I highly recommend the book, Cezanne: A Life by Alex Danchev. It's a fun book to read. Danchev does a great job showing the character of Cezanne with anecdotes and describing the how Cezanne relates to his time, acquaintances and friends. Here's another excerpt regarding Cezanne's sister Marie: "At her death, in 1921, she possessed one painting, a study of Mont Sainte-Victoire. Late in life, when a visitor made bold to remark on how few Cezannes she had, she replied: 'Oh! Monsieur, I have that Sainte-Victoire because my brother forced me to take it, and so as not to upset him! I never understood and I still don't understand anything about my brother's painting! And he used to say to me: Marie, I tell you I'm the greatest painter alive!'"
Saturday, December 15, 2012
A remembrance of what the canal looked like a couple weeks ago. 9x12 pastel.
Apropos of the previous post, I came across the following from the new biography of Cezanne by Alex Danchev. Zola after moving to Paris wrote to Cezanne in Aix, "'Here...there is no ancient pine, no fresh spring from which to replenish the old bottle, no Cezanne with the expansive imagination and the cheerful and racy conversation!' This little elegy was prompted by the memory of a favorite tree, evoked by Cezanne, who sensory experience of trees approached that of people. 'For him a tree is a growing thing, and can only live where it is; each tree has its appointed site. And the tree which he shows as so firmly rooted is not simply an essential type; it is individualized, with a history of its own, unlike any other's.'" The last quote is from Paul Valery.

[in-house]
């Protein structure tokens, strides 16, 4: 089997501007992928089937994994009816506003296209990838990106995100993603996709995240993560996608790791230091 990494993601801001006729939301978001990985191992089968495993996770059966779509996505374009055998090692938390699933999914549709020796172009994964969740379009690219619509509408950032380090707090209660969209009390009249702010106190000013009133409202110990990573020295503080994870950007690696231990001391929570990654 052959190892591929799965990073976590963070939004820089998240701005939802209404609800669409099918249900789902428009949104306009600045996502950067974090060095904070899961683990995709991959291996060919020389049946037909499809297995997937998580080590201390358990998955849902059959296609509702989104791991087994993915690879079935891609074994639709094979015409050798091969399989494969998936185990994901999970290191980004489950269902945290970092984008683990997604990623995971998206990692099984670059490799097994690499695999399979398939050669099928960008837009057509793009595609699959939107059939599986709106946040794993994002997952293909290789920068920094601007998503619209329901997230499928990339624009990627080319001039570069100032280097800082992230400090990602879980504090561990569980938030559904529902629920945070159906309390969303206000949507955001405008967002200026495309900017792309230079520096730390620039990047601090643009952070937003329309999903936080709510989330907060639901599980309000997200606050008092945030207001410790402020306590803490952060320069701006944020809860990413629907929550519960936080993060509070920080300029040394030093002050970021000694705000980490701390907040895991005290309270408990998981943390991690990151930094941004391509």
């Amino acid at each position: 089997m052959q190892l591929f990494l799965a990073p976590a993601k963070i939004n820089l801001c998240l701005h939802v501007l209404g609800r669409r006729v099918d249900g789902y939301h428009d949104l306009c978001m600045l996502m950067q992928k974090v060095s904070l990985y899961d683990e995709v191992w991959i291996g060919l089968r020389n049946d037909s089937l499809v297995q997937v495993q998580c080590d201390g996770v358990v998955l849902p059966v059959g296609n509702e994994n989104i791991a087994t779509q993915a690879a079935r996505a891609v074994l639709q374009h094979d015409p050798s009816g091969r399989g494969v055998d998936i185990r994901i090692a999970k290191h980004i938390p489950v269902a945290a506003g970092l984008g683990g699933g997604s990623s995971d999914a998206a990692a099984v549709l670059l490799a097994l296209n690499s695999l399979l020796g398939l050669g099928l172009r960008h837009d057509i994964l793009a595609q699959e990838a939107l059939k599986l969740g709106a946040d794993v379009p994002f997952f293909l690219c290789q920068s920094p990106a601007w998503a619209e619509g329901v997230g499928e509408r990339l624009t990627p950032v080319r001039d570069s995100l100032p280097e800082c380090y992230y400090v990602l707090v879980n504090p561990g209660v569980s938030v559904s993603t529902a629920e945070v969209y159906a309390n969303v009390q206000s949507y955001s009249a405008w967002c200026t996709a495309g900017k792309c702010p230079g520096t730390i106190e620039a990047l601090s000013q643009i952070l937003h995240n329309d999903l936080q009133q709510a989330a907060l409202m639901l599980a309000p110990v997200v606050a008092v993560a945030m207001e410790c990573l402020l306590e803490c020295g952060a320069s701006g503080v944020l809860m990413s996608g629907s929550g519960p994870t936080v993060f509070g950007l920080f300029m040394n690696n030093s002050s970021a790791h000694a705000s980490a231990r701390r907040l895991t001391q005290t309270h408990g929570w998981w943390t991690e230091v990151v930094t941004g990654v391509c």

Tuesday, December 11, 2012
Sunday, December 9, 2012
My fingerprints are all over this one, a 9x12 charcoal and black and white pastel drawing. I would like to draw with the sureness of a Zen master, but alas, I teeter and totter with hesitations, as I stumble across the paper.